Darling Nora enjoys a comfortable life with her family and loves her husband Torvald above all else. So much so, that she’s risked a small lie in order to save his reputation and protect their cozy existence. When the truth worms its way out with a threat of blackmail, Nora begins to question her devotion and find herself forced into making a life-altering decision: honor her marriage or pursue her duty to herself. PRODUCTION TEAM Craig Wollam (Scenic Designer), Pete Rush (Costume Designer), Tim Wratten (Lighting Designer), Jay Weinland (Sound Designer), Marleigh Driscoll (Properties Designer), Laura Ferri (Choreographer), Rod Pilloud (Stage Manager). CAST (in alphabetical order) Mia Banham (Emmy), Leah Fishbaugh (Maid), Jennifer Sue Johnson (Nora Helmer), Jody McCoy (Anne-Marie), George Mount (Dr. Rank), Peter Dylan O’Connor (Nils Krogstad), Michael Patten (Torvald Helmer), Betsy Schwartz (Mrs. Kristine Linde), Tessa Weinland (Catherine).
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A Doll’s House has been getting remarkable reviews since it opened earlier this month. Here’s a round up of what local theatre critics have been saying about the show.
At the first rehearsal for Seattle Shakespeare Company’s production of “A Doll’s House,” Artistic Director George Mount welcomed everyone to the room. “A Doll’s House” is Seattle Shakespeare Company’s first production of a play by Henrik Ibsen and it will be directed by Russ Banham. “One of the great pleasures of my job it so give artists the opportunity to do dream projects,” said Mount. “Russ and I had a great meeting about a year or so ago and he was just over the moon enthusiastic about this show.” Mount sees “A Doll’s House” as a good follow up to “Pygmalion” which the company produced in March of 2012. “‘A Doll’s House’ deals in similar themes as and was some of the inspiration for ‘Pygmalion.'” Seattle Shakespeare Company is premiering a new translation of “A Doll’s House” by Sean Patrick Taylor.
It’s A Doll’s House!Consistently it is the most performed of Ibsen’s plays and it was the most famous play – in any language – of the nineteenth century. From its first production, A Doll’s House has sparked debate. It is so well constructed that every scene puts more and more pressure on Nora until she’s pushed to the breaking point. If you didn’t encounter the play in high school or college it’s likely that your kids will at some point.
The Man with the MuttonchopsNot only did Henrik Ibsen rock the best facial hair of any playwright ever, he brought theatre into a new era by exposing the realities behind the facades of family life during his time period. He is consistently ranked as the most performed playwright in the world next to Shakespeare. In 2012 there were more than 125 productions of Ibsen’s plays produced around the world.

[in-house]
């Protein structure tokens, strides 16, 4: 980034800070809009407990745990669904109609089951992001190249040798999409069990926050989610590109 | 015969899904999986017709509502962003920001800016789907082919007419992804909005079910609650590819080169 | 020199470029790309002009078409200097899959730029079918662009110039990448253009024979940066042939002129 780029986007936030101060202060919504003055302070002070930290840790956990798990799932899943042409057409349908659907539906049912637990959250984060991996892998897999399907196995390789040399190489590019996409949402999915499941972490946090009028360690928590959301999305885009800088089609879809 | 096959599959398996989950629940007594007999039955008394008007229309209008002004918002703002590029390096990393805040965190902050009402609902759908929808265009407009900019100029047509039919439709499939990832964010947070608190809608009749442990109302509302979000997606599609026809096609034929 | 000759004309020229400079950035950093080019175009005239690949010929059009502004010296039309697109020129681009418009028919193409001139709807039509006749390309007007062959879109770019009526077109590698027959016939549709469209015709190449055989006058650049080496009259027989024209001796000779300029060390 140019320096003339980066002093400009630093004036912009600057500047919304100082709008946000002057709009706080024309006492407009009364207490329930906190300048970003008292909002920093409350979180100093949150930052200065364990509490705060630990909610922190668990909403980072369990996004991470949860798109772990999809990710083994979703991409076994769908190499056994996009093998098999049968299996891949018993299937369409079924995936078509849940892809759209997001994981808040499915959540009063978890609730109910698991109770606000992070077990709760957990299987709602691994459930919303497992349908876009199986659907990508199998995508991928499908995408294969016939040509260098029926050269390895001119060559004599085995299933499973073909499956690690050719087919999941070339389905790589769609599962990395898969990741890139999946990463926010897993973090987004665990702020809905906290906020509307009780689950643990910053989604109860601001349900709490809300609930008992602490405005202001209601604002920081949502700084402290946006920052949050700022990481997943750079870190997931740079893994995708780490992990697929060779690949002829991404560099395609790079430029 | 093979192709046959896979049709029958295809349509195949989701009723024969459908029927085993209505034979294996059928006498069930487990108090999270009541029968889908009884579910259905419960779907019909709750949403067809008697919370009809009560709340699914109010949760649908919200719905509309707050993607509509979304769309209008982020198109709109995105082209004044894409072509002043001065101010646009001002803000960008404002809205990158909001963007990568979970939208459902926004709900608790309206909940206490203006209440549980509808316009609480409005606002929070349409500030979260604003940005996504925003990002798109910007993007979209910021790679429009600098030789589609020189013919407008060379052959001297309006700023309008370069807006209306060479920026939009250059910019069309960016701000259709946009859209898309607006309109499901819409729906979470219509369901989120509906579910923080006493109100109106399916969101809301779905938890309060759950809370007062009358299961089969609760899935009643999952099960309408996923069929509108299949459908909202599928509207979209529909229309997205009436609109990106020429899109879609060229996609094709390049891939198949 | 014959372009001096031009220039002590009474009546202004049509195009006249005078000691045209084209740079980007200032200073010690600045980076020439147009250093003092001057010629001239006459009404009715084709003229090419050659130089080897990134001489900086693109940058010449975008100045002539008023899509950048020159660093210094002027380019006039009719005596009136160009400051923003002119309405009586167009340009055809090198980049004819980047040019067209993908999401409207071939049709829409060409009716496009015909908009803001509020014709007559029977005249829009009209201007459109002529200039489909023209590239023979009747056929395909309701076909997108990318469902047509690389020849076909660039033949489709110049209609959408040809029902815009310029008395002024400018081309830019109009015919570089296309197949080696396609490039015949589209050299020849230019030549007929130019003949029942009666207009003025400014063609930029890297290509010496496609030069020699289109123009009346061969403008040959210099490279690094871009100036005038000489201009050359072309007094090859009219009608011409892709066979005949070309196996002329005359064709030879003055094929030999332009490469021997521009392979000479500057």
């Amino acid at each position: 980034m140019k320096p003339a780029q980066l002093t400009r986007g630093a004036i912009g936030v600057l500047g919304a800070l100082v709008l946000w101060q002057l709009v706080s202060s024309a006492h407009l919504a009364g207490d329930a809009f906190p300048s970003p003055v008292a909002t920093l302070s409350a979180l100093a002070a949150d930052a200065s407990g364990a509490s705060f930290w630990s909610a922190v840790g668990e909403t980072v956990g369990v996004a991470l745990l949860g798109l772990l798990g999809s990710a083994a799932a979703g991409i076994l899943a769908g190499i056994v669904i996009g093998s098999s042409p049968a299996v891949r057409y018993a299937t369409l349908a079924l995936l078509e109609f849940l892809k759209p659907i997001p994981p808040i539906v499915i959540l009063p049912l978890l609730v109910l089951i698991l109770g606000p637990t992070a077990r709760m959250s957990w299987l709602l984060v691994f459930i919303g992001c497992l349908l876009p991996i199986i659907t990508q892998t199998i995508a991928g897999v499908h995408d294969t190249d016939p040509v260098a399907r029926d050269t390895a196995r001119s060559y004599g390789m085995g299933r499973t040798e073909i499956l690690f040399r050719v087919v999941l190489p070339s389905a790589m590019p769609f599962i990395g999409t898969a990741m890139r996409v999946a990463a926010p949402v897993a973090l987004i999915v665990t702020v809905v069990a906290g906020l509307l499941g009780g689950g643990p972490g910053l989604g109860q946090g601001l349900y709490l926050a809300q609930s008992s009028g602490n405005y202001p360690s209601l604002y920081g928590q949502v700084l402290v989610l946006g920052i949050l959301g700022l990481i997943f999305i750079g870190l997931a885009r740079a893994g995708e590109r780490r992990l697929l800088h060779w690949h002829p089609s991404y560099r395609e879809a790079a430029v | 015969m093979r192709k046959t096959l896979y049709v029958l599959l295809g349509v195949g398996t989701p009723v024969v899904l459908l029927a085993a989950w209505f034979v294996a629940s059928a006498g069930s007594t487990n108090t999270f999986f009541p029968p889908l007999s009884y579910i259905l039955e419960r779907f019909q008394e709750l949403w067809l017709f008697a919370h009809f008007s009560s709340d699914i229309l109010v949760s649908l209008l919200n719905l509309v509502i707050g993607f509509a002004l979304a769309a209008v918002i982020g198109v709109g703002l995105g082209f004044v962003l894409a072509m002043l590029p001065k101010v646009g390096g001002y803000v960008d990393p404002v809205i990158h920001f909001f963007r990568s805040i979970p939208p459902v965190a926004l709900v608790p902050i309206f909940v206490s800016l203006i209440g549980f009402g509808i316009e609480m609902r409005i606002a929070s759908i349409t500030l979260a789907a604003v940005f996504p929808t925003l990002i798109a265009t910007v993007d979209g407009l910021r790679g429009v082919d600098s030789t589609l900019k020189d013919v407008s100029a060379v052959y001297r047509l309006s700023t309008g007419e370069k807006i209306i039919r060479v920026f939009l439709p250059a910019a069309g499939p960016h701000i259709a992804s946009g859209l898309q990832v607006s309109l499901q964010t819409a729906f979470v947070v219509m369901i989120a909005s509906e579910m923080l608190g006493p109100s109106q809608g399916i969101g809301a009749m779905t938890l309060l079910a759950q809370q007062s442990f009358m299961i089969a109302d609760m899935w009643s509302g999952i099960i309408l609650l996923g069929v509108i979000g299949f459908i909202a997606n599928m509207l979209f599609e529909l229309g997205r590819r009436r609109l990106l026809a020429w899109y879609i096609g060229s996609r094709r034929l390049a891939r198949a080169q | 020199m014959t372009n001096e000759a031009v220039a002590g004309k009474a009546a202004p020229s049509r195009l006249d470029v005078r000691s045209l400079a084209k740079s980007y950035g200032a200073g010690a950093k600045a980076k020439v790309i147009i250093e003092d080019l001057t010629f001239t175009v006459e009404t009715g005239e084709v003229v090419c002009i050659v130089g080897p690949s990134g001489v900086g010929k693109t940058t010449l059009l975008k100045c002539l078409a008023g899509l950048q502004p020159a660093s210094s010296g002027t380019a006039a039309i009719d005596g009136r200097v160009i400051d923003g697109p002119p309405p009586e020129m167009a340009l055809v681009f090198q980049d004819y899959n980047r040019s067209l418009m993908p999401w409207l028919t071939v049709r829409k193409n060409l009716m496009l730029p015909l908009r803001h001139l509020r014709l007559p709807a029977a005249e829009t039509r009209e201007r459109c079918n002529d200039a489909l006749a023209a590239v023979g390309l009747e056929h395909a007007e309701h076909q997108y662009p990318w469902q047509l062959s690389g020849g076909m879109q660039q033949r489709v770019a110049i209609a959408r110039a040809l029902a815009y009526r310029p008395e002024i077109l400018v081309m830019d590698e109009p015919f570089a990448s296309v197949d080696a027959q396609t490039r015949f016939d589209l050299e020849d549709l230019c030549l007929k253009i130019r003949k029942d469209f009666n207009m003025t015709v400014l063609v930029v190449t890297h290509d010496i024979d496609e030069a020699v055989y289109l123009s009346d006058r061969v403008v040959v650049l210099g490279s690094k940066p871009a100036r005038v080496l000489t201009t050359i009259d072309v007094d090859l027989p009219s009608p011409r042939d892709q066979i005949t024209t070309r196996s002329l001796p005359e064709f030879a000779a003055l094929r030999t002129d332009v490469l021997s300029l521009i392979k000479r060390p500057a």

Scandalous!A Doll’s House was Ibsen’s first major success as a playwright, but the play so scandalized Victorian society that many theatres refused to stage it. They’d never seen a woman walk out on her family on stage! Succumbing to pressure, Ibsen wrote an alternate ending where Nora stayed, but he would occasionally have the last say by submitting last minute “corrections” to actors on opening night that replaced the new ending with the original.
So You Think YOU Can Dance?In a climactic scene, Nora literally dances to save her life. The Tarantella was an Italian dance named after the tarantula spider whose poison was once believed to induce an uncontrollable urge to dance. Oddly, the cure prescribed was for the poison victim to dance to exhaustion.
This Show is a Family Affair…LiterallyWe’ve never had this many family connections on stage in one play. Russ Banham directs his wife Jennifer Sue Johnson in the role of Nora Helmer, and their daughter Mia Banham will play one of the Helmer’s daughters. Sound designer Jay Weinland’s daughter Tessa Weinland will play their other daughter. Newlywed husband and wife actors Peter Dylan O’Connor and Betsy Schwartz will play Nils Krogstad and Mrs. Linde. Michael Patten as Torvald and George Mount as Dr. Rank round out the cast. Interestingly, Michael and George played husband and wife Petrucchio and Kate in Seattle Shakespeare Company’s all-male The Taming of the Shrew.